Wages in Jamaica for call center employees are approximately 40-60% lower than in the U.S. Consistent and rapid devaluation of the Jamaica dollar against the US dollar (despite international recession) has resulted in wage deflation for U.S. investors. This results in daily savings for U.S. companies especially on recurring fixed payroll expenses.
Jamaica does have an excellent telecommunications infrastructure. The Fibralink submarine cable network provides enhanced delivery of business and broadband traffic. Jamaica is linked to the Americas Region Caribbean Ring System (ARCOS-1) submarine cable in the Dominican Republic; the link to ARCOS-1 provides seamless connectivity to US, parts of the Caribbean, Central America, and South America. There are two major broadband carriers which provide double redundancy.
The liberalization of Jamaica’s telecom industry in 2000 paved the way for more competitive rates in telecom costs. Today there are two major providers of landline services; Cable & Wireless (Lime) and Columbus Communications (Flow) and both offer competitive telecom rates ranging from US$ 4,500 upwards for T1 lines and US$ 35k for DS3 lines. There are 3 Providers of Mobile Services: Lime (C&W), Digicel and Claro, with Claro and Lime offering 3G services.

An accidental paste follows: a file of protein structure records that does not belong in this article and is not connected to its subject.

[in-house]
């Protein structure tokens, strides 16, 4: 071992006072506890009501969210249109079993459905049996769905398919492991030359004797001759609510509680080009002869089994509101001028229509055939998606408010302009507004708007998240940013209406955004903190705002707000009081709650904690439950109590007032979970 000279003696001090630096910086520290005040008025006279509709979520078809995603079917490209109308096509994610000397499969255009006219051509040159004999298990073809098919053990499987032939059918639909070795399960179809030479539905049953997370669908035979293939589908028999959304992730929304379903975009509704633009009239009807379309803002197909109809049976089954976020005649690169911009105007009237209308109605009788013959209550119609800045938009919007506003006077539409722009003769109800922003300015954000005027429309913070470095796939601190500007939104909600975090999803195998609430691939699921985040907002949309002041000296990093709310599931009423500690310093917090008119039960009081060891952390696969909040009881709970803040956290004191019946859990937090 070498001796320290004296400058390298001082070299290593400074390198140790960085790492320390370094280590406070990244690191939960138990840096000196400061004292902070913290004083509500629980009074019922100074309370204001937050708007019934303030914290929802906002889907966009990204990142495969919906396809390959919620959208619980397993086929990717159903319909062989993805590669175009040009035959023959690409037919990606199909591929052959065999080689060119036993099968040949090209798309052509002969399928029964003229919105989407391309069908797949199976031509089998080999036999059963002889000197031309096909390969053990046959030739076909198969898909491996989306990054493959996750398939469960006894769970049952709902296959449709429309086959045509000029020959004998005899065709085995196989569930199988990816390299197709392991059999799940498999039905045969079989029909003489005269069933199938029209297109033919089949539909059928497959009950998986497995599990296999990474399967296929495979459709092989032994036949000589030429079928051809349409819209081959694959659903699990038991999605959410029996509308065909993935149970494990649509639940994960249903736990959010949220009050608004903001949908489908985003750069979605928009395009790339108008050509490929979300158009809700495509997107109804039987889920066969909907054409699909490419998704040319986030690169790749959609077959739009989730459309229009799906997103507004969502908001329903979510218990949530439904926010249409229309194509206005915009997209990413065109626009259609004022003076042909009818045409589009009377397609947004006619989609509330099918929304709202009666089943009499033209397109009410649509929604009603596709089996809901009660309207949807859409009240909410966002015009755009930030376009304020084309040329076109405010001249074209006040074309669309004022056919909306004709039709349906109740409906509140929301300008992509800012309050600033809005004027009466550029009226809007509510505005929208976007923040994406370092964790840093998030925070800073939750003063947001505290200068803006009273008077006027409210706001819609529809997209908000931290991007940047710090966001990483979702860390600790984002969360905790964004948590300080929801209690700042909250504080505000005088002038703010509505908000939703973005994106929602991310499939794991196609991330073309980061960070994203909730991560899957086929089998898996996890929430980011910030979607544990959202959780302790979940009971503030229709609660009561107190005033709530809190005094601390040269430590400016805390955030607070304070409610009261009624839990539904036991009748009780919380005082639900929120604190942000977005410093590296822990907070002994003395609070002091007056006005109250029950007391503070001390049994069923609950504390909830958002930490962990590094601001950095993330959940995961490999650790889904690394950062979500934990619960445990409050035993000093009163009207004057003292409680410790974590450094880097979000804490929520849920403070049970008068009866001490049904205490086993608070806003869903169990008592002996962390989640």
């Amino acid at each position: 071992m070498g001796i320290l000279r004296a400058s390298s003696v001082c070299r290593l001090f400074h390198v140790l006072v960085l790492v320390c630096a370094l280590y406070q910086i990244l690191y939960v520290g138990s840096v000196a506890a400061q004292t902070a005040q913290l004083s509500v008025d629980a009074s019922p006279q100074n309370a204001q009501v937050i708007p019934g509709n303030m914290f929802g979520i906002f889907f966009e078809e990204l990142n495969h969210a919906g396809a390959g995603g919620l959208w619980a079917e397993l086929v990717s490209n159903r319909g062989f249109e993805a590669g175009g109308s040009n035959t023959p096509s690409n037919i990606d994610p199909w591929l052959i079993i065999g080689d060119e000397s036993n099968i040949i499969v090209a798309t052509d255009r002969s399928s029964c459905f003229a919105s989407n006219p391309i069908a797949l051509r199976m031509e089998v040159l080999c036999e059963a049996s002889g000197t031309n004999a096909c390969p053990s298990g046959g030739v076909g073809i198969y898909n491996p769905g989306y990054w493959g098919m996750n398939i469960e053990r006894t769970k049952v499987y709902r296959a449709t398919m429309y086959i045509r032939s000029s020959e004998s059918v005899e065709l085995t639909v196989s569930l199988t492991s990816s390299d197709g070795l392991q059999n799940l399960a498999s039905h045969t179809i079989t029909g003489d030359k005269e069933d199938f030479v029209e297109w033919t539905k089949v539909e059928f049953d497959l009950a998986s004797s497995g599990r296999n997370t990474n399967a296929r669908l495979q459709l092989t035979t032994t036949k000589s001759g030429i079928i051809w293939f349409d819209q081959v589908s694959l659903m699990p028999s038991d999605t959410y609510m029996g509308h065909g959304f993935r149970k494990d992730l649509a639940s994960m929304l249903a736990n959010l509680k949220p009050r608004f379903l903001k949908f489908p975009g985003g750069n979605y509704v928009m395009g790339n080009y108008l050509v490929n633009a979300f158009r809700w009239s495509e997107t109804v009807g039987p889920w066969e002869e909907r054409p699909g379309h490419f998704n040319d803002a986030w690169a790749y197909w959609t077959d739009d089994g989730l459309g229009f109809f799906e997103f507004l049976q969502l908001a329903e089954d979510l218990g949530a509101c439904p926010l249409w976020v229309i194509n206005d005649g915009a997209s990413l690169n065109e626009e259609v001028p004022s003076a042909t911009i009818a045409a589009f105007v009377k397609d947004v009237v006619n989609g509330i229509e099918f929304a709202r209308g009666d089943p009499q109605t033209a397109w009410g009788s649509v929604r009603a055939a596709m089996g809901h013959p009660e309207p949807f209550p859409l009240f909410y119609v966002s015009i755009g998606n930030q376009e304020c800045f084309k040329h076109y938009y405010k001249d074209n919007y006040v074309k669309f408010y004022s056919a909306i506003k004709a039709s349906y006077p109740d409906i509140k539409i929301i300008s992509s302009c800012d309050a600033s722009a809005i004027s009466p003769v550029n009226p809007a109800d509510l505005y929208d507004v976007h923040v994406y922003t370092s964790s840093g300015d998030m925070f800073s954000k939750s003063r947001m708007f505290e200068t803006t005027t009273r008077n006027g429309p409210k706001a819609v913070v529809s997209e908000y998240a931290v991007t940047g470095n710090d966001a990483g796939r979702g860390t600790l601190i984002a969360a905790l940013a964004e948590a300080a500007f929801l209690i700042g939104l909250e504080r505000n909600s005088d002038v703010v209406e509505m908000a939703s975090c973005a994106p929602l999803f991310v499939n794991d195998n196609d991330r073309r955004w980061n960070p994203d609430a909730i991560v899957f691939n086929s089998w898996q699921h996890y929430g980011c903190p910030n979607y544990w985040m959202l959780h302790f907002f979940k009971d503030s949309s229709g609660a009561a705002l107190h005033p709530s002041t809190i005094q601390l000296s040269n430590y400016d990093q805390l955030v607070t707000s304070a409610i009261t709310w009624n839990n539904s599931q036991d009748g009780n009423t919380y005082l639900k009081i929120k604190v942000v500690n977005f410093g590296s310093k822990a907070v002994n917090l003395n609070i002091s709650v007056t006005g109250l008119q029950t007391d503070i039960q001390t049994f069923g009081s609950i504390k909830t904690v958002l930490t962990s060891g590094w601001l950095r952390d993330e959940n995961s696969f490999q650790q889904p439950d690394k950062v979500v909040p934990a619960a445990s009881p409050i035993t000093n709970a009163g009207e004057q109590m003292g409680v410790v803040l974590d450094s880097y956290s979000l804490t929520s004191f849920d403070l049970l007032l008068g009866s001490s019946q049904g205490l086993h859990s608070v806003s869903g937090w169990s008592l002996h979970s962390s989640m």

Cable & Wireless is Jamaica’s full service telecommunication provider offering mobile, broadband and fixed line services for both residential and commercial with island-wide coverage. They have over 120 years of experience in Jamaica.
Flow provides a clear channel, point to point communication between Jamaica and the NAP of the Americas and provides a world class facility for collocation needs. Columbus Network, parent company of Flow, has completed cable installation on the first phase of an undersea fiber optic express route that connects Colombia with Florida.